The Heath Brothers – 1975 – Marchin’ On
An extremely rare LP. Check prices here
The Heath Brothers was an American jazz group, formed in 1975 by the brothers Jimmy on tenor saxophone, Percy on bass, and Albert “Tootie” Heath bringing up the rear on the drums as well as pianist Stanley Cowell in Philadelphia, Pennsylvania. Tony Purrone on lead guitar and Jimmy’s son Mtume (Of “Juicy Fruit” fame) on percussion joined the group later.
This is the Heath Brothers’ only album for the Strata East label, and man, is it a tough one to find…borderline Holy Grail.
A1 Warm Valley 2:29
A2 Tafadhali 3:54
A3 The Watergate Blues 5:54
A4 Maimoun 8:02
B1 Smilin’ Billy Suite Part I 6:04
B2 Smilin’ Billy Suite Part II 4:23
B3 Smilin’ Billy Suite Part III 3:28
B4 Smilin’ Billy Suite Part IV 4:35
If you only listened to the A-side of this album, you’d find it to be a pleasant, straight-ahead jazz LP, with the warm flute of Jimmy Heath, rich bassline strumming of Percy Heath and labelmate Stanley Cowell cameoing on piano and mbira. “Maimoun” is just a gorgeous, mellow song closing out the first side and their cover of “Watergate Blues” isn’t bad either.
But flip the record over and add on the four part “Smilin’ Billy Suite” and you have the makings of one of Strata-East’s greatest albums. Sure, it helps that Q-Tip sampled “Suite II” for Nas’ Hip- Hop classic “One Love”, thereby introducing the album to the rest of the world… But like Monty Alexander’s “Love and Happiness” (get to that nugget later on…I promise.), the sum of the song is far greater than the sample. By this point in time and thanks to the internets, most folks have heard “Suite II” in some form, fashion or another – Hell…Redman swiped an entire 16 bars of the song on “Supaman Lova Pt. 3”. Catch up.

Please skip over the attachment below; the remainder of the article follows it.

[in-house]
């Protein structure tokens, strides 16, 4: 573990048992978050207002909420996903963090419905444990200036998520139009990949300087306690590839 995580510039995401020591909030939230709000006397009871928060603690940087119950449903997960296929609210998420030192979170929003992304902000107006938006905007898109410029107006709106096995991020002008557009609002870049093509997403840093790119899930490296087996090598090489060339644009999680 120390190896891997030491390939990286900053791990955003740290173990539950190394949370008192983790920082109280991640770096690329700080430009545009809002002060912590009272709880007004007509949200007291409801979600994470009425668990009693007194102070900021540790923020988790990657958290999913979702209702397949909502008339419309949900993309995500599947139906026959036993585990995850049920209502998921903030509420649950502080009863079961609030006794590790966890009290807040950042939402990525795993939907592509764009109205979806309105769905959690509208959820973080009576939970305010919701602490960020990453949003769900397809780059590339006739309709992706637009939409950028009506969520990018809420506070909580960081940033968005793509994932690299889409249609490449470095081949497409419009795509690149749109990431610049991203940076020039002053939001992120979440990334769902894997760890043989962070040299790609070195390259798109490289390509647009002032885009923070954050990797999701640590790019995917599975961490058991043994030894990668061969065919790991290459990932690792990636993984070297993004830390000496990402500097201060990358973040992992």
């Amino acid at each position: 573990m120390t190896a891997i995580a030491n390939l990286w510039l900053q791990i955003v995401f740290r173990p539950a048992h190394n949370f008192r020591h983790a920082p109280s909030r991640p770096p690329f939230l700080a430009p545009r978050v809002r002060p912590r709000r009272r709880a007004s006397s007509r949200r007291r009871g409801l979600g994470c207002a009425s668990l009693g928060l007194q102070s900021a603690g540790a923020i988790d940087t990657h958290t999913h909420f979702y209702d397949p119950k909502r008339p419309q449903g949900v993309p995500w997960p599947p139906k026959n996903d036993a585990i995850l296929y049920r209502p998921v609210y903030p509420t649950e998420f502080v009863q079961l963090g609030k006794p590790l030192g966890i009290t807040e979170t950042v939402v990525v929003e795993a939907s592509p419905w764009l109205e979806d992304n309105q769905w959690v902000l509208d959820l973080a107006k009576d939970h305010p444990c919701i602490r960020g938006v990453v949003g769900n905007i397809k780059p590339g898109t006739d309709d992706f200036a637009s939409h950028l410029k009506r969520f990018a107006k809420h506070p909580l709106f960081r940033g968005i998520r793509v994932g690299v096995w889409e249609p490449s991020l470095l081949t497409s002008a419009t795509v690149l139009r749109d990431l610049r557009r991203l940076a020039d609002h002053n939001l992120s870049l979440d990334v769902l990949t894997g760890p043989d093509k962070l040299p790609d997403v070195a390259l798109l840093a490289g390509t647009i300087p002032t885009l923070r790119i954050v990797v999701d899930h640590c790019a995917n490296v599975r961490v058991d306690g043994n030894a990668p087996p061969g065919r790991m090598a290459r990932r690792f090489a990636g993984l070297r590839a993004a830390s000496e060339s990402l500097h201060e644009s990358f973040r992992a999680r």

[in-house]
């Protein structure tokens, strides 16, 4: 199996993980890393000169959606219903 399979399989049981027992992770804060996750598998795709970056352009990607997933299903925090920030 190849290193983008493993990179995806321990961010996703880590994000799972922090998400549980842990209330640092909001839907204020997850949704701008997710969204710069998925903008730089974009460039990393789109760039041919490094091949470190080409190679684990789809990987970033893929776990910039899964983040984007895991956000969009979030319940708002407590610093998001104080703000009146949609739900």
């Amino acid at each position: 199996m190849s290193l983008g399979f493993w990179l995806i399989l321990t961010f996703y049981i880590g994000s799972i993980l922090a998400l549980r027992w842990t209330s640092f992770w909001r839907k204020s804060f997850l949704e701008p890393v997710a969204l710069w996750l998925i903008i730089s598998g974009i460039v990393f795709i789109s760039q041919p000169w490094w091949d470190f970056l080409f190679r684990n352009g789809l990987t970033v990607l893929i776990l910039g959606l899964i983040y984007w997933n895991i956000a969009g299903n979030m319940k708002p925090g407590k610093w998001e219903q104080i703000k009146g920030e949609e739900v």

Cowell’s use of the mbira thumb piano on this tune is just mind blowingly fantastic, giving the whole song a different vibe from the traditional jazz instrumentation.
As a fan of all things Bass, it’s always surprised me how little love “Suite I” receives. While almost all the suites use the same basic melodic riff as a common anchor, “Suite I” focuses mostly on Percy Heath’s basslines before his brother Jimmy’s relaxed flute drifts in. “Suite III” is also pretty solid – much more dramatic and dissonant, largely thanks to Albert Heath’s playing of an African double reed woodwind. “Suite IV” brings back the major refrain once more, this time on sax, with a lighter, more upbeat feel than the previous three Suites. All in all, an undeniable masterpiece of the soul jazz era and one of the most sought after samples in the history of hip hop. The heath brothers went on to record 8 more (in my opinion) amazing albums before Percy Heath passed away in 2004.
Drop some cash, buy this album here.